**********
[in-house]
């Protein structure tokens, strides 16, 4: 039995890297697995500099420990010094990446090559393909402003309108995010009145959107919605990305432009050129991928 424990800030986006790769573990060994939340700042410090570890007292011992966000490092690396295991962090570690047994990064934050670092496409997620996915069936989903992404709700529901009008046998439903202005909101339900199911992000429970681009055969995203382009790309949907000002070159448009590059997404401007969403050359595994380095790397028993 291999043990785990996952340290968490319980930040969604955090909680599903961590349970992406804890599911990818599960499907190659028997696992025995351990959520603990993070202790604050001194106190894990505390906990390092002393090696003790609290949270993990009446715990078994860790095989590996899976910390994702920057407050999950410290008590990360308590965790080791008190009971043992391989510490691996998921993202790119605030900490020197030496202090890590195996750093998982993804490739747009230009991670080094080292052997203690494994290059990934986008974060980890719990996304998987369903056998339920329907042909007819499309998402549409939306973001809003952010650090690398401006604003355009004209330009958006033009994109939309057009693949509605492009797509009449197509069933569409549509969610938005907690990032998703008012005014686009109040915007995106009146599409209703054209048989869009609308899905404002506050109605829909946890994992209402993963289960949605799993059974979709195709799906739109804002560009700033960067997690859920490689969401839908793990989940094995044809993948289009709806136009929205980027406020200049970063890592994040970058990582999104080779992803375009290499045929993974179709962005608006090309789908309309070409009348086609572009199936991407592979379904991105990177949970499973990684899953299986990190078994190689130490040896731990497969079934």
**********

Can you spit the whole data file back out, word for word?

[in-house]
């Protein structure tokens, strides 16, 4: 039995890297697995500099420990010094990446090559393909402003309108995010009145959107919605990305432009050129991928 424990800030986006790769573990060994939340700042410090570890007292011992966000490092690396295991962090570690047994990064934050670092496409997620996915069936989903992404709700529901009008046998439903202005909101339900199911992000429970681009055969995203382009790309949907000002070159448009590059997404401007969403050359595994380095790397028993 291999043990785990996952340290968490319980930040969604955090909680599903961590349970992406804890599911990818599960499907190659028997696992025995351990959520603990993070202790604050001194106190894990505390906990390092002393090696003790609290949270993990009446715990078994860790095989590996899976910390994702920057407050999950410290008590990360308590965790080791008190009971043992391989510490691996998921993202790119605030900490020197030496202090890590195996750093998982993804490739747009230009991670080094080292052997203690494994290059990934986008974060980890719990996304998987369903056998339920329907042909007819499309998402549409939306973001809003952010650090690398401006604003355009004209330009958006033009994109939309057009693949509605492009797509009449197509069933569409549509969610938005907690990032998703008012005014686009109040915007995106009146599409209703054209048989869009609308899905404002506050109605829909946890994992209402993963289960949605799993059974979709195709799906739109804002560009700033960067997690859920490689969401839908793990989940094995044809993948289009709806136009929205980027406020200049970063890592994040970058990582999104080779992803375009290499045929993974179709962005608006090309789908309309070409009348086609572009199936991407592979379904991105990177949970499973990684899953299986990190078994190689130490040896731990497969079934």